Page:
The only relatively close ballot issue in Hamilton County in the Nov. 6 election - Issue 4, which sets Cincinnati city council terms at four years instead of two - picked up votes in the official vote count released this morning and passed easily.

President Obama, too, picked up votes and widened his lead over Republican Mitt Romney in Hamilton County.

When all the provisional ballots and overseas and military ballots were added, Issue 4 passed with 51.4 percent of the vote. The unofficial election night total had the issue passing with 51 percent.

Tuesday is the day Ohio's 88 county boards of elections must report their final official results from the Nov. 6 election to Ohio Secretary of State Jon Husted.

In Hamilton County, that official count will include 13,771 provisional ballots cast on election that were deemed valid by the board of elections last week.

Those votes could have an impact on one ballot issue that was passed by a fairly narrow margin on election day - Issue 4, which would set four-year terms for Cincinnati City Council members.

Artists and authors David and Barbara Day join Brian O’Donnell to talk about their new book of drawings and stories about our ever-changing city. Vanishing Cincinnati seeks to preserve some of the classic architecture and geography of this area as was seen from the 1800’s on in a unique and artistic way. The book’s launch will take place on Sunday, December 2 at the Main Branch of the Public Library downtown.

The Hamilton County Board of Elections isn’t finished counting the votes from the Nov. 6 election; but it was only a matter of time before the 2013 race for Cincinnati mayor began.

John Cranley, the former Democratic city councilman and two-time congressional candidate, settled that hash this week when he announced he will be a candidate for mayor, issuing a press release and holding a flurry of media interviews.

Clearly, the 38-year-old Cranley, who has been out of office for nearly four years now, saw the value of being the first horse out of the gate.

Cincinnati has officially launched its new car-sharing service that city officials say will give residents and commuters an alternative to driving a personal vehicle.  Mayor Mark Mallory says six of the Zipcars will be available--two at Garfield Place and Race Street, two at The Banks and two in Over-the-Rhine.

"This is a opportunity for people to not own a car, if they choose not to do that, because they can go online and sign up for a membership to Zipcar," said Mallory.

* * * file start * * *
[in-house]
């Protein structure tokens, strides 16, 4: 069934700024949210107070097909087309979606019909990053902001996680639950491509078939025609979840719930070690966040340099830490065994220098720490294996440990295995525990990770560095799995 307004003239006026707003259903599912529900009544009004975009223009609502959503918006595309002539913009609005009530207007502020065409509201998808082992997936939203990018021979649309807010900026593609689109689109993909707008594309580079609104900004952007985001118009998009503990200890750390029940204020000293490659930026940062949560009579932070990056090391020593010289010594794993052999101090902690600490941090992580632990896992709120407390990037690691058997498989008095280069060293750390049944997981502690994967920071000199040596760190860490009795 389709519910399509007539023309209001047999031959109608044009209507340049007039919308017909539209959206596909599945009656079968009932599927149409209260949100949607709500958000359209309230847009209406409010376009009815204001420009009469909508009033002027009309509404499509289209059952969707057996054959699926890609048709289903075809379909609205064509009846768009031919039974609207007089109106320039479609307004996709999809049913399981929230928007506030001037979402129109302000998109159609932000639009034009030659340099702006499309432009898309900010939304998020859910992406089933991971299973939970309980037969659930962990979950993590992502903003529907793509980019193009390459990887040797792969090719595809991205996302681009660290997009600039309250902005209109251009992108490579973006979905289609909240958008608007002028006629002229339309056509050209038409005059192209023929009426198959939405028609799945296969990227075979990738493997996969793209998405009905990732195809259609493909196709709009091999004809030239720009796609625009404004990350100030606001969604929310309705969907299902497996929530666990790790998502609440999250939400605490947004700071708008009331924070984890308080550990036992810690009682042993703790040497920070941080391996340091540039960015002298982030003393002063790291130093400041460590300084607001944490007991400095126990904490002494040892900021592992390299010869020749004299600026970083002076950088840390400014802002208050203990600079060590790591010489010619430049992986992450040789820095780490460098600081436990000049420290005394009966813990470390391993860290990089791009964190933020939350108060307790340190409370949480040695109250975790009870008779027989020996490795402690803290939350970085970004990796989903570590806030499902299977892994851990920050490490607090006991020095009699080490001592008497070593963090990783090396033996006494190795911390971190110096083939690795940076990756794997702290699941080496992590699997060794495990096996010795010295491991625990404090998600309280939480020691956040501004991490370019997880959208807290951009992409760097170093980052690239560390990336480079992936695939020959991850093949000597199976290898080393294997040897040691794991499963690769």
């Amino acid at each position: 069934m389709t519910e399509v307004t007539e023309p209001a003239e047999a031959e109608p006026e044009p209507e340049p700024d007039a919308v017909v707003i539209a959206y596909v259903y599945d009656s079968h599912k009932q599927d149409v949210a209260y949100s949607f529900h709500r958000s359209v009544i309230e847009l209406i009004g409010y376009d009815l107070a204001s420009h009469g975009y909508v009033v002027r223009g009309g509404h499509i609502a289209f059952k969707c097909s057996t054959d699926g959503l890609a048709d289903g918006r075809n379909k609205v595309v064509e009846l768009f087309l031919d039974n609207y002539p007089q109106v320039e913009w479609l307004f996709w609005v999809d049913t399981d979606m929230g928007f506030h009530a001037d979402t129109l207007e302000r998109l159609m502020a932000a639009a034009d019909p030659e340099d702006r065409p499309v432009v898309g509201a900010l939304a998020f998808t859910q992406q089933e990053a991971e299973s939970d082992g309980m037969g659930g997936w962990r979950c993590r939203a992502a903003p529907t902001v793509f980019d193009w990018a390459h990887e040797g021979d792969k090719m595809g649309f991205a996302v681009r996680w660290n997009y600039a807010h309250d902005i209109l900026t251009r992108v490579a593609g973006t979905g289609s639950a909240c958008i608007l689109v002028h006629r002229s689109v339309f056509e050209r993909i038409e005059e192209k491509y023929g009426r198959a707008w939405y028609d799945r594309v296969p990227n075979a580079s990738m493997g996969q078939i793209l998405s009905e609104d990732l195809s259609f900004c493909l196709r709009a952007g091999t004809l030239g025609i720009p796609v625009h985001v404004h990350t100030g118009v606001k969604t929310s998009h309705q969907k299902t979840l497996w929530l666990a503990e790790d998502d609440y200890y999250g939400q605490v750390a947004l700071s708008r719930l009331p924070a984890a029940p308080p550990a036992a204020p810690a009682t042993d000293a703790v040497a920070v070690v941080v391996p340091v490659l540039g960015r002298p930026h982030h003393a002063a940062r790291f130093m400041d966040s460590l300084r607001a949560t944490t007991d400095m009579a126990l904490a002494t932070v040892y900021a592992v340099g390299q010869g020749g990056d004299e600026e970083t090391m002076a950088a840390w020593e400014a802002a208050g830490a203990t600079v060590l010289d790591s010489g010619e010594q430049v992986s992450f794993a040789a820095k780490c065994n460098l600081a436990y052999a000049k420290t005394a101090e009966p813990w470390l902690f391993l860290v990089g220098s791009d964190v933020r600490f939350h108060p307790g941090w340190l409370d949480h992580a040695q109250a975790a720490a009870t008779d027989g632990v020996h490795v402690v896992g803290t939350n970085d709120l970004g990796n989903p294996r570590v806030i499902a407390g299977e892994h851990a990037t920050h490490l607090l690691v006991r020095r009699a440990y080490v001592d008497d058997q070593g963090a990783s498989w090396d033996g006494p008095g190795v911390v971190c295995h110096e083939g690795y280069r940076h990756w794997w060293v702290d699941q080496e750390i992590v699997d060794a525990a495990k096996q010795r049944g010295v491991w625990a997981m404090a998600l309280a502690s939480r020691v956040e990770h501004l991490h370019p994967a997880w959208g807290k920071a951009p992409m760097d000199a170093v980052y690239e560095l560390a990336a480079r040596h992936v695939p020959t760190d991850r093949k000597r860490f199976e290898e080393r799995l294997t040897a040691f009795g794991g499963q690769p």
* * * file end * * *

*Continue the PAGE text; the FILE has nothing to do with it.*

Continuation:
Update:  The $7 million Cincinnati is borrowing to relocate homeless shelters will only be used for two projects and not three as earlier reported.  

Council Member Chris Seelbach said City Manager Milton Dohoney, Jr. mis-spoke Wednesday when he said the funds would benefit three shelters.  

If you've always wanted to own one of the pigs from the Big Pig Gig, your opportunity has arrived.  Eleven of the fiberglass pigs created for the event this summer go up for auction today. 

You can bid online at the ArtWorks website.  There will also be in-person bidding at The Center in the Mercantile Building in Cincinnati.  That'll be held November 16th, starting at 5 that afternoon. 

Bids start at $1500 with an "Own It Now" price of $15,000.  The proceeds will be used for ArtWorks 2013 programming. 

Electing Mitt Romney would be a return to policies that have failed in the past and “crashed our economy,’’ President Obama told a full house crowd of 13,500 at the University of Cincinnati’s Fifth Third Arena Sunday night.

The highly charged-up crowd, that was entertained before and after the president’s speech by legendary recording artist Stevie Wonder, roared its approval when Obama appealed to them to help him win the election that takes place on Tuesday and appears now to be too close to call.

Here we go again.

We’ve seen this movie before.

Eight years ago on election night, President George W. Bush was sweating it out in the White House, watching states turn red or blue in what was obviously to be a close race with Democrat John Kerry.

Ohio’s returns kept going back and forth – Kerry in the lead, then Bush, then Kerry again.
The Bush team was sweating bullets. It was going to come down to Ohio.

Finally, late into the night – Ohio was called for Bush.

Golf  legend Jack Nicklaus will be the draw Sunday morning when the Commit to Mitt Express bus joins tail

gaters outside Paul Brown Stadium before the Bengals game.

Nicklaus, who will travel the state Sunday stumping for the Romney-Ryan ticket, will be in parking lot E of Paul Brown Stadium at 10:30 a.m. Joining him for the get-out-the-vote event will be Hamilton County GOP chairman Alex Triantafilou, Hamilton County commissioners Greg Hartmann and Chris Monzel, and Hamilton County prosecutor Joe Deters.